The pursuit of systems-based approaches is not inherently wrong, it is human nature to seek out a framework to follow when dealing with the uncertainty. The literature would suggest, however, that our time and efforts are better spent elsewhere. A systematic review from Riley et al. asks the critical question, “Are movement-based classification systems more effective than therapeutic exercise or guideline based care in improving outcomes for patients with chronic low back pain?” To answer this question, a search of randomized control trials with moderate to high methodological quality was done, of which six were found containing low to moderate risk of bias. Of those six, no clinically significant difference was found between the movement-based classification systems and therapeutic exercise or guideline-based care. This is not to suggest that such systems are not of value. What this suggests is that considering one can get the same results without them, there are certain skills that are more worthy of one’s time.

“But it didn’t soothe my emotion.”

I need a critical thinker, an empath, a guide, a teacher. A paradigm shift is here. The question is, can we pivot? A learner’s “North Star” should not be any single method. It should be the pragmatic application of the best science. As chiropractic and physiotherapy evolve to handle uncertainty in complex, unpredictable systems, we need to expand the science we examine. For chiropractic in particular, it is time to start looking beyond the adjustment. We say all the time that chiropractic is a profession, not a treatment, suggesting that there is more to us than just spinal manipulation. Yet, it seems many of us only want to share and discuss literature that supports spinal manipulative therapy. The science of manipulation is useful, but scientific journals are ripe with work on all of the soft skills too -learning to recognize and manage yellow flags, practice motivational interviewing, understanding the effects that our words can have on people, barriers to adherence and so on. This can immediately change the way we communicate and frame our clinical decision making. This is not to say that these skills are learned quickly, they are loaded with nuance and require significant commitment, but it is to say that they are just that powerful. The journals and thought-leaders also hold the current best evidence for clinical reasoning and best practices in case management. The only best evidence you will find at any particular method-driven or “system” based course is literature which fits the vested interests of that particular method. As Lewit said, “Don’t be a slave to the methods. The methods should serve the goals.”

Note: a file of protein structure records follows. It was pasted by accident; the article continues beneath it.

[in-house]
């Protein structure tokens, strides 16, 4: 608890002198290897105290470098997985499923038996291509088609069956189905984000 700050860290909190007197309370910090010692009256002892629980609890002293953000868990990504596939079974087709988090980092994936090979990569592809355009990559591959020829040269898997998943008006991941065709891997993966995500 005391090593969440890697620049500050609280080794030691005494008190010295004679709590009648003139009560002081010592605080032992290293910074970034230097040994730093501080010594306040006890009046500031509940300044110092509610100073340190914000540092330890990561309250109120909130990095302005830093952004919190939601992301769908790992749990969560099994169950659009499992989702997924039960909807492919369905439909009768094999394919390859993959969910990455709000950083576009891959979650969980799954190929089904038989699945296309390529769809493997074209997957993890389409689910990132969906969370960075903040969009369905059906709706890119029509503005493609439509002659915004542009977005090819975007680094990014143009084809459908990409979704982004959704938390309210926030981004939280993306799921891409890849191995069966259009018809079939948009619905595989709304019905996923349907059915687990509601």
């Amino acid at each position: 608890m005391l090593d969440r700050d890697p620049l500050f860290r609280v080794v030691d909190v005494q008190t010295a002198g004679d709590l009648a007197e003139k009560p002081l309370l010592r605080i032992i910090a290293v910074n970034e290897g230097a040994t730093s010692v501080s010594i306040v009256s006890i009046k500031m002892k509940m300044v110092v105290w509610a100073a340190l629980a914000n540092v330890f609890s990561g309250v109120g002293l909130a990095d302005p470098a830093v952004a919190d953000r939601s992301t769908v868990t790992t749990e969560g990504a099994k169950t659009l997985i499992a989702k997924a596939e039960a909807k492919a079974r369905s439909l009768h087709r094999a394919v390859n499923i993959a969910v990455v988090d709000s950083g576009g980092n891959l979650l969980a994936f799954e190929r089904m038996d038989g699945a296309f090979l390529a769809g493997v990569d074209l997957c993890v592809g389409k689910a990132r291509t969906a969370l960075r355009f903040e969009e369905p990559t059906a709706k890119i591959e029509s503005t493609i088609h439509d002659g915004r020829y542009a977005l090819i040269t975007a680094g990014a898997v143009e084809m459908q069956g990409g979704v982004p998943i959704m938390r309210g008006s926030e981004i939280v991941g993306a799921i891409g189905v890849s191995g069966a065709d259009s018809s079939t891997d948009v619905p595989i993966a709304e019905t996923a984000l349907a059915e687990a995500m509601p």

It falls on the shoulders of those in the trenches to enhance the process of knowledge translation. In other words, we must communicate better information, which requires us to consume better information. The link between posture and pain, a concept commonly misconstrued by lay-people and well-meaning clinicians alike, was addressed in papers as far back as the 80’s. An epidemiological study from 1985 from Dieck et al. found that as they observed individuals possessing any of these three classic back pain scapegoats; elevation of one shoulder, elevation of one hip, and deviation of the spine from midline of the body, none of them were associated with future onset of low/mid-back or neck pain. This is only one example of many that have accumulated from 35 years ago to today. Despite that, we still have health care professionals today perpetuating the dogmatic notion that we must pursue some “ideal” posture if we ever hope avoid back pain as we age. Again, this is only one example among many. It is no secret that there is a long list of dogmatic beliefs that have survived over the years despite repeatedly failing when put to the test by the scientific community.

Why is this? There are many reasons, but the most compelling reason was once pointed out by Professor Lorimer Moseley. He said “back pain is not a simple problem. There are many forces at play that propagate its widespread mismanagement. The massive elephant in the room— that entire professions depend on the problem remaining unsolved— will be hard to tackle.” A good quote for every clinician to sit on for a while. Does embracing the science mean that many clinicians will have to drastically change the way they treat and communicate in order to meet the standard of care? This is the reality of the situation. Moseley goes on to emphasize the need to improve upon a particular skill that has survived the rigors of scientific scrutiny, “ In the meantime, the glaringly obvious cornerstone of best practice care that somehow keeps flying under the radar is education.” One more unsexy, unexciting but massively important soft-skill. If “doctor” is a title and standard we want to reach and maintain, we must relentlessly pursue the skills that will allow us to live up to it. Ideally, we must transcend it, because society “don’t need no doctor.”

It needs something better.